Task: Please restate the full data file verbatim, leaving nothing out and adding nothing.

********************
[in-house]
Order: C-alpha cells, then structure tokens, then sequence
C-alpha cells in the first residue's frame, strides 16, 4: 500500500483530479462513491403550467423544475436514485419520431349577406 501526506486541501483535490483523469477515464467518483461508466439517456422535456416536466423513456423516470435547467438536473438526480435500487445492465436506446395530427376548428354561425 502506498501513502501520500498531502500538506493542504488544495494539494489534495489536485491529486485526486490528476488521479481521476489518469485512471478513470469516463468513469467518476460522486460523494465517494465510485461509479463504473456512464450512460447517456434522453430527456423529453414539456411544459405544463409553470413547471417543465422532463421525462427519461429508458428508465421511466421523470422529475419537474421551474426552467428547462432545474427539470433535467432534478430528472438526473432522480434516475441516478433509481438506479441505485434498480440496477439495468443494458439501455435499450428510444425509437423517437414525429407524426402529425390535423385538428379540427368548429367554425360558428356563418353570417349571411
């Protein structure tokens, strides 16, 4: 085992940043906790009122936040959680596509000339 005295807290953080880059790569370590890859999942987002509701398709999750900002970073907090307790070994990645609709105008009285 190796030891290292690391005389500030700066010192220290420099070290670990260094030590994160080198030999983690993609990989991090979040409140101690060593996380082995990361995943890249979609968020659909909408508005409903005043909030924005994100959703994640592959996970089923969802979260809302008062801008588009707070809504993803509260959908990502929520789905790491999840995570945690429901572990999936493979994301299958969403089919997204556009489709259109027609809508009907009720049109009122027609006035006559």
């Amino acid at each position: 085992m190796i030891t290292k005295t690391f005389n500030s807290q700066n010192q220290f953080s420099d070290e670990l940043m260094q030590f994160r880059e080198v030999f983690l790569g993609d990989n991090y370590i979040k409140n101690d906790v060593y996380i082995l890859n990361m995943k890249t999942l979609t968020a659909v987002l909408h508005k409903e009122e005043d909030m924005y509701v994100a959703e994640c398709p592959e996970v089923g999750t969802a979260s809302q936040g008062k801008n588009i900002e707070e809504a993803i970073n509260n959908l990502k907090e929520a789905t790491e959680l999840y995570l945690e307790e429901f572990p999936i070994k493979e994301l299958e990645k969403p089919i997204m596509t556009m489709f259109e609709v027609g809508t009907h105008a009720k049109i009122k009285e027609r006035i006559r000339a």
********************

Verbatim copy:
[in-house]
Order: C-alpha cells, then structure tokens, then sequence
C-alpha cells in the first residue's frame, strides 16, 4: 500500500483530479462513491403550467423544475436514485419520431349577406 501526506486541501483535490483523469477515464467518483461508466439517456422535456416536466423513456423516470435547467438536473438526480435500487445492465436506446395530427376548428354561425 502506498501513502501520500498531502500538506493542504488544495494539494489534495489536485491529486485526486490528476488521479481521476489518469485512471478513470469516463468513469467518476460522486460523494465517494465510485461509479463504473456512464450512460447517456434522453430527456423529453414539456411544459405544463409553470413547471417543465422532463421525462427519461429508458428508465421511466421523470422529475419537474421551474426552467428547462432545474427539470433535467432534478430528472438526473432522480434516475441516478433509481438506479441505485434498480440496477439495468443494458439501455435499450428510444425509437423517437414525429407524426402529425390535423385538428379540427368548429367554425360558428356563418353570417349571411
């Protein structure tokens, strides 16, 4: 085992940043906790009122936040959680596509000339 005295807290953080880059790569370590890859999942987002509701398709999750900002970073907090307790070994990645609709105008009285 190796030891290292690391005389500030700066010192220290420099070290670990260094030590994160080198030999983690993609990989991090979040409140101690060593996380082995990361995943890249979609968020659909909408508005409903005043909030924005994100959703994640592959996970089923969802979260809302008062801008588009707070809504993803509260959908990502929520789905790491999840995570945690429901572990999936493979994301299958969403089919997204556009489709259109027609809508009907009720049109009122027609006035006559």
């Amino acid at each position: 085992m190796i030891t290292k005295t690391f005389n500030s807290q700066n010192q220290f953080s420099d070290e670990l940043m260094q030590f994160r880059e080198v030999f983690l790569g993609d990989n991090y370590i979040k409140n101690d906790v060593y996380i082995l890859n990361m995943k890249t999942l979609t968020a659909v987002l909408h508005k409903e009122e005043d909030m924005y509701v994100a959703e994640c398709p592959e996970v089923g999750t969802a979260s809302q936040g008062k801008n588009i900002e707070e809504a993803i970073n509260n959908l990502k907090e929520a789905t790491e959680l999840y995570l945690e307790e429901f572990p999936i070994k493979e994301l299958e990645k969403p089919i997204m596509t556009m489709f259109e609709v027609g809508t009907h105008a009720k049109i009122k009285e027609r006035i006559r000339a």